CATAPULT YOU: A HOMILY ON THE 1ST SUNDAY OF LENT, YEAR C
What this man is doing will help us to understand our readings of today. In order to shoot a catapult, first you put a stone into it, then you pull it back. The further back you pull it, the further forward you can expect the stone to go, and the hotter the impact it will make. What we can learn from this is that in order to have a good future, it is important to go back to the past. If you have not sorted out issues from your past very well, then you cannot built a good future. sometimes you may even have to go as far back as your birth, maybe as far back as the history of your parent, and their parent, and their parent, etc. The further back, the further forward! Lets go there!
LENT AS GOING BACK TO THE PAST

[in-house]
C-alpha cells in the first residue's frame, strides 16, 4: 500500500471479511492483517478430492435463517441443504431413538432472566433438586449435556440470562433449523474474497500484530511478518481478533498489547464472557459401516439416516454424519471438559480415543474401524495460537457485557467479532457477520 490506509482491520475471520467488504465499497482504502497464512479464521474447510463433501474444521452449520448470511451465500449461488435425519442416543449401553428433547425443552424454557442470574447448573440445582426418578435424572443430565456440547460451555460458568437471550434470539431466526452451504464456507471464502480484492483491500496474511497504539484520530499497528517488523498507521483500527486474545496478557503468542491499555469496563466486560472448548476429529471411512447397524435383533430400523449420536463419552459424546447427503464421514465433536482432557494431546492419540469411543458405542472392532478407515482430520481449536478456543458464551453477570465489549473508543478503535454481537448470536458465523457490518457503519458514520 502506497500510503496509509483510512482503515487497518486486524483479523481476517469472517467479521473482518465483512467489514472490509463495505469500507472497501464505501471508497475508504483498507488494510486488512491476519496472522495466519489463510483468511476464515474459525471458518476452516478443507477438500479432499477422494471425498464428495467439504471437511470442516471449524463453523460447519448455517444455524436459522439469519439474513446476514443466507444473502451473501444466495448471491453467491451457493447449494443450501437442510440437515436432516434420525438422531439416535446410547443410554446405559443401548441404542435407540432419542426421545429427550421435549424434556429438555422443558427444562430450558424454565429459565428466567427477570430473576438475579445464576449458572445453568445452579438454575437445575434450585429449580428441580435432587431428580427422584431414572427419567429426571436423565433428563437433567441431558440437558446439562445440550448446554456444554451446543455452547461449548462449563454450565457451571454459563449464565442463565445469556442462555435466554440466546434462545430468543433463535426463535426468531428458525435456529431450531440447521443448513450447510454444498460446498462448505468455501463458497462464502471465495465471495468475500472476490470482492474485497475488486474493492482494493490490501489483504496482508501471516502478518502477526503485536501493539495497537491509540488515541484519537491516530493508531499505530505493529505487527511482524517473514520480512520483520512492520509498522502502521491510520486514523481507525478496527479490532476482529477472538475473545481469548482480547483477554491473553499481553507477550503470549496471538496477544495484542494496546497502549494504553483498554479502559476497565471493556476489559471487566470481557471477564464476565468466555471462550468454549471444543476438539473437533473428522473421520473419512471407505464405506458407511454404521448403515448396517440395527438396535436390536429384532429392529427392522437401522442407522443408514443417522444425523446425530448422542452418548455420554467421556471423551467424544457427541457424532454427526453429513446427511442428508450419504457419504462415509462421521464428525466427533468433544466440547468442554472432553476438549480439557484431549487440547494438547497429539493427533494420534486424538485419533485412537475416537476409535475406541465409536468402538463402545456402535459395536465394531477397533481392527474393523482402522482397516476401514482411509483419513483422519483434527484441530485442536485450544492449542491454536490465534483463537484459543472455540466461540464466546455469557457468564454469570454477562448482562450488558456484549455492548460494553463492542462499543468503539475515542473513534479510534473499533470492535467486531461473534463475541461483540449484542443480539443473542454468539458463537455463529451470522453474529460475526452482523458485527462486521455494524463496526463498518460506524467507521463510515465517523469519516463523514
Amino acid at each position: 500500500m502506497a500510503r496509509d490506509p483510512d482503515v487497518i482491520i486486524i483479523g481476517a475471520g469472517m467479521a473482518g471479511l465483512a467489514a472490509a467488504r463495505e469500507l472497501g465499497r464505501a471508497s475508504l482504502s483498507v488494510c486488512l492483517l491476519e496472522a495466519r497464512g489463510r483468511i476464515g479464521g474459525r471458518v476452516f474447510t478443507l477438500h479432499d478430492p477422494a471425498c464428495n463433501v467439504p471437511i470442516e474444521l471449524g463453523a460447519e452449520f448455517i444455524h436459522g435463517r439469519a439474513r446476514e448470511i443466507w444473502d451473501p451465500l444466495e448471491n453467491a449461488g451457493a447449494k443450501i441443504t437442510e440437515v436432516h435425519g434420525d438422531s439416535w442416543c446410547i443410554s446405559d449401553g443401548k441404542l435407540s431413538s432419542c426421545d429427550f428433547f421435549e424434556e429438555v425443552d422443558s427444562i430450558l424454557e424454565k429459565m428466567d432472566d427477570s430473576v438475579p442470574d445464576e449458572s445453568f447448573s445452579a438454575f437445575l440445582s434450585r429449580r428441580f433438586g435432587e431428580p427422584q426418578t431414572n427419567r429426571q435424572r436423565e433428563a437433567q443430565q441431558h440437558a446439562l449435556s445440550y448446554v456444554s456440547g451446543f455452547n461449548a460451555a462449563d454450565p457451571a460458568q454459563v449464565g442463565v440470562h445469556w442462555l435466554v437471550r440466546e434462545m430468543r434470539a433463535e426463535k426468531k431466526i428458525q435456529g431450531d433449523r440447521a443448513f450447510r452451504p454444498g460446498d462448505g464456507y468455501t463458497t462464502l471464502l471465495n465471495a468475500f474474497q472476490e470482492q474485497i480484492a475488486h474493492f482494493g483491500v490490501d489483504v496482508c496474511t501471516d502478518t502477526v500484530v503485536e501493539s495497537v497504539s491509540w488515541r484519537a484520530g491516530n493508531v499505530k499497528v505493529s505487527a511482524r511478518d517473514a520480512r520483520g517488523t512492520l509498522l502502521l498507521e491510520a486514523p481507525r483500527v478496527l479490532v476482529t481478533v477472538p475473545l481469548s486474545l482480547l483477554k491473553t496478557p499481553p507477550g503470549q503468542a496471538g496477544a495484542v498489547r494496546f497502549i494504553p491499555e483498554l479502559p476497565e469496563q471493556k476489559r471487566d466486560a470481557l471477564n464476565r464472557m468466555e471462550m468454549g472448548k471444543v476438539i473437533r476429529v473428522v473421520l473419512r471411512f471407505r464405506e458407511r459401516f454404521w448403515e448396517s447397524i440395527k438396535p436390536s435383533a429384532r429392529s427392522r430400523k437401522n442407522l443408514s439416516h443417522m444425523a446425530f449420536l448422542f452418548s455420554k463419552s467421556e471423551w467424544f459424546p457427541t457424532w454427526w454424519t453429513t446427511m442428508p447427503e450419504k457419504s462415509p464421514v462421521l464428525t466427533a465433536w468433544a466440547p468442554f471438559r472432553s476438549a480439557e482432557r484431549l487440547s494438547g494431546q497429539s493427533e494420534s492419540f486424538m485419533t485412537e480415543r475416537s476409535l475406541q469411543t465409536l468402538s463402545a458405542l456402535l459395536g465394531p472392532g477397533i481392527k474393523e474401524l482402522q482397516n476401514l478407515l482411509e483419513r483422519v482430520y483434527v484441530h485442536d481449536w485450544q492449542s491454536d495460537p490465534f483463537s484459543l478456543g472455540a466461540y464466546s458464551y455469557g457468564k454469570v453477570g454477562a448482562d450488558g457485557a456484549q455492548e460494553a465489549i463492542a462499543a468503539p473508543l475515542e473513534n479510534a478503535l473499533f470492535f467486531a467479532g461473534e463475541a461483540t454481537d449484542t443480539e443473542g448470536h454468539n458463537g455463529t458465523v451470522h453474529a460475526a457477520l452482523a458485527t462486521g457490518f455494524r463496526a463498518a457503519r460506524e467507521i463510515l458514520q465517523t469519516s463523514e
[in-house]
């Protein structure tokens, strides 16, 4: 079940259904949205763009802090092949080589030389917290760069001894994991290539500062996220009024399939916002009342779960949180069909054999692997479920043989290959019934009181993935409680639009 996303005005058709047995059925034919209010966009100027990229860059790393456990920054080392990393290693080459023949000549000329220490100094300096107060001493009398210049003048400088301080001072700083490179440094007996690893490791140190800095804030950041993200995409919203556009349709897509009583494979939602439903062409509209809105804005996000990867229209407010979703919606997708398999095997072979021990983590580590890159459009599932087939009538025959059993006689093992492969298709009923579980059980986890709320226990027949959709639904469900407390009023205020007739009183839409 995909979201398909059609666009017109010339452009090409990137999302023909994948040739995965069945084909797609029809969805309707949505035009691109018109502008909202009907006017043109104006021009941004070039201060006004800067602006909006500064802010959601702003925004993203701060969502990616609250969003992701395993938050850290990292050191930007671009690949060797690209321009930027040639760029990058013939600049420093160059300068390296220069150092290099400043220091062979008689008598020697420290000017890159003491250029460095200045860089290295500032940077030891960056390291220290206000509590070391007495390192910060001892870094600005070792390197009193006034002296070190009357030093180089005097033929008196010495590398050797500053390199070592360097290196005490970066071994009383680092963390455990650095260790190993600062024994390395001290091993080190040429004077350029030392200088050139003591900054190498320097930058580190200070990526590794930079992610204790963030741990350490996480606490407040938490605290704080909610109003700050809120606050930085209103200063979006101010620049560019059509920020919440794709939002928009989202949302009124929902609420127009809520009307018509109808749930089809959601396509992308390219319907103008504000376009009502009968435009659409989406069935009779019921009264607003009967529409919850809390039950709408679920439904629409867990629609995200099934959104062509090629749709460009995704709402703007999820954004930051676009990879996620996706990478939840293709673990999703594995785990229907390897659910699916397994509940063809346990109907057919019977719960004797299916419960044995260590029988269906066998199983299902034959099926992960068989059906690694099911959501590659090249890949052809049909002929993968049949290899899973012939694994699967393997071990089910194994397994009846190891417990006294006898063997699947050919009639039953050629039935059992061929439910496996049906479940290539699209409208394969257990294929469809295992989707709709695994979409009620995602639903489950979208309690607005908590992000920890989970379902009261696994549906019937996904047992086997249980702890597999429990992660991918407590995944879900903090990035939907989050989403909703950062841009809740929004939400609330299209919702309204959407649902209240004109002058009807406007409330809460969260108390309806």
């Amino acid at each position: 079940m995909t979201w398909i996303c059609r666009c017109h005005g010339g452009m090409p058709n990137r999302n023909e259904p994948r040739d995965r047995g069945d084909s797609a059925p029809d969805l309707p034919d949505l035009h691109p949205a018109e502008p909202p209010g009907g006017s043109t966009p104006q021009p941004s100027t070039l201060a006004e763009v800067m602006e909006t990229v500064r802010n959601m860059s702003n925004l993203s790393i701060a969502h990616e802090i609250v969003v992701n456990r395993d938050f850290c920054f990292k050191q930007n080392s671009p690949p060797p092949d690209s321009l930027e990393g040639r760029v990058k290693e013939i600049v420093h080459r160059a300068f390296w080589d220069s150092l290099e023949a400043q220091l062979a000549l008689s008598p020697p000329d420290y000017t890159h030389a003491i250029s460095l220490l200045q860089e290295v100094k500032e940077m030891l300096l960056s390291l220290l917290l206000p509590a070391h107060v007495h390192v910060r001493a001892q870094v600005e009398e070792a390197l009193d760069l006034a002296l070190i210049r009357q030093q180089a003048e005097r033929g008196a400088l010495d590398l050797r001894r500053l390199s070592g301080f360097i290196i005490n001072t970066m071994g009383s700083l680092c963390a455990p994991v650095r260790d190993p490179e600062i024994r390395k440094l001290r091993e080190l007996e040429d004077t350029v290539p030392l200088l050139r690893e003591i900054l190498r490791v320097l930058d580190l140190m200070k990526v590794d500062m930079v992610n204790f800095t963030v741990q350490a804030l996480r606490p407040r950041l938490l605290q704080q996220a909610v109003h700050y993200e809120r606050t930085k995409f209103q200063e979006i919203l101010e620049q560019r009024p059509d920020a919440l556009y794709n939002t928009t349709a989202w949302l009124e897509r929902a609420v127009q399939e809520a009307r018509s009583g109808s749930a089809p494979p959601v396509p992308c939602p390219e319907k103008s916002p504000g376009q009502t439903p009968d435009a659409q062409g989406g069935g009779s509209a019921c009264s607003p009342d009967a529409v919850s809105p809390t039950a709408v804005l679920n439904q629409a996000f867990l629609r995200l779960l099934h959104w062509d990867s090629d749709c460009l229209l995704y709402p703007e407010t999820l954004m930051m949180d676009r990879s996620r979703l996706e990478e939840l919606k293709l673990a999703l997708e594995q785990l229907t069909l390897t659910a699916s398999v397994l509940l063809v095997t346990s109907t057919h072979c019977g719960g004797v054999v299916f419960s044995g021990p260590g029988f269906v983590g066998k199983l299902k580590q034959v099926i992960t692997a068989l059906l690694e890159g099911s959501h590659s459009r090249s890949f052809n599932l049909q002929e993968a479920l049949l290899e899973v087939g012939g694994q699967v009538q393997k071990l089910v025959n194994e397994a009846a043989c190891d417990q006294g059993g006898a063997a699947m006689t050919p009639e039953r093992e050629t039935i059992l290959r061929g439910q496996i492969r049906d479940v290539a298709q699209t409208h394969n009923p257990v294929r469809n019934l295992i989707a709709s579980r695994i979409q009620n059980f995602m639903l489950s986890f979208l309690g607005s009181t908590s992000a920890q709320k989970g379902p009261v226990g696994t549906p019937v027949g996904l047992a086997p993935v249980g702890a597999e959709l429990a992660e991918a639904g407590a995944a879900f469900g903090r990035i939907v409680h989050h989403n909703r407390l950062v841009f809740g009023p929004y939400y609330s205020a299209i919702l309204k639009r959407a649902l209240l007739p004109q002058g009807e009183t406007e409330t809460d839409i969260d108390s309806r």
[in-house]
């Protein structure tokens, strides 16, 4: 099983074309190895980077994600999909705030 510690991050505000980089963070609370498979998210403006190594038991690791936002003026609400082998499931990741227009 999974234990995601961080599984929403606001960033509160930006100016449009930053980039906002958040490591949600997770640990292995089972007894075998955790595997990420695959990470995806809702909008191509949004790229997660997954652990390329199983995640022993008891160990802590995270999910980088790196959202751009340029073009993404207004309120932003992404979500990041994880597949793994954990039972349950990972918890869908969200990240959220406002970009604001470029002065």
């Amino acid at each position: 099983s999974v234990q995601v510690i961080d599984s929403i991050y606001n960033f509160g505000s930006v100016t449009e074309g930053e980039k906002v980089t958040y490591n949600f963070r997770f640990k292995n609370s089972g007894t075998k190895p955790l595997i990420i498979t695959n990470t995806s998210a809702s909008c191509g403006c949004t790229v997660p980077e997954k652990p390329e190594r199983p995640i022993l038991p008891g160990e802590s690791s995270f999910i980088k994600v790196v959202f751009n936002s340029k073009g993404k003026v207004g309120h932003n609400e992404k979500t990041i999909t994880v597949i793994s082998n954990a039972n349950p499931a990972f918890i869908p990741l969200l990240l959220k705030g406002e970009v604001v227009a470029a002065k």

Moses said to the people, “The priest shall take the basket of first fruits from your hand, and set it down before the altar of the Lord your God. And you shall make response before the Lord your God, ‘A wandering Aramean was my father; and he went down into Egypt and sojourned there, few in number; and there he became a nation, great, mighty, and populous. And the Egyptians treated us harshly, and afflicted us, and laid upon us hard bondage. Then we cried to the Lord the God of our fathers, and the Lord heard our voice, and saw our affliction, our toil, and our oppression; and the Lord brought us out of Egypt with a mighty hand and an outstretched arm, with great terror, with signs and wonders; and he brought us into the place and gave us this land, a land flowing with milk and honey. And behold, now I bring the first of the fruit of the ground, which you, O Lord, have given me.’ And you shall set it down before the Lord your God, and worship before the Lord your God.”: It is important to understand what happened in the past in order to understand what is happening now. The Israelites have a tradition of offering all their first fruits to the Lord. For many children, whenever they start working, they will give their first salary to their parent. This is a sacrifice of recognition of the fact that they would not have been where they are without their parent. In the same way, the Israelites would offer their first fruits to God, recognising that if he did not save them from Egypt, they would have still been in bondage. Even their children, who were not born at the time of the deliverance, will have to make the same offering, recalling what God did for them as a nation. There is no way the offering will make sense to them, if they did not remember what happened in the past. Sometimes, you need to remember all the sufferings you have been through, or which your ancestors had been through, in order to appreciate what you now have. Knowing your past will always end with the worship of God. Personally, when I think of how I grew up, I realise that even if I offer my whole life to God, it will not be enough. We celebrate lent for 40 days because the Israelites were in the wilderness for 40 years, thanks to their stubbornness. So, during lent, we do not only go as far back as Christ, we also go as far back as Israel. Indeed, Jesus is the Israel of the New Testament.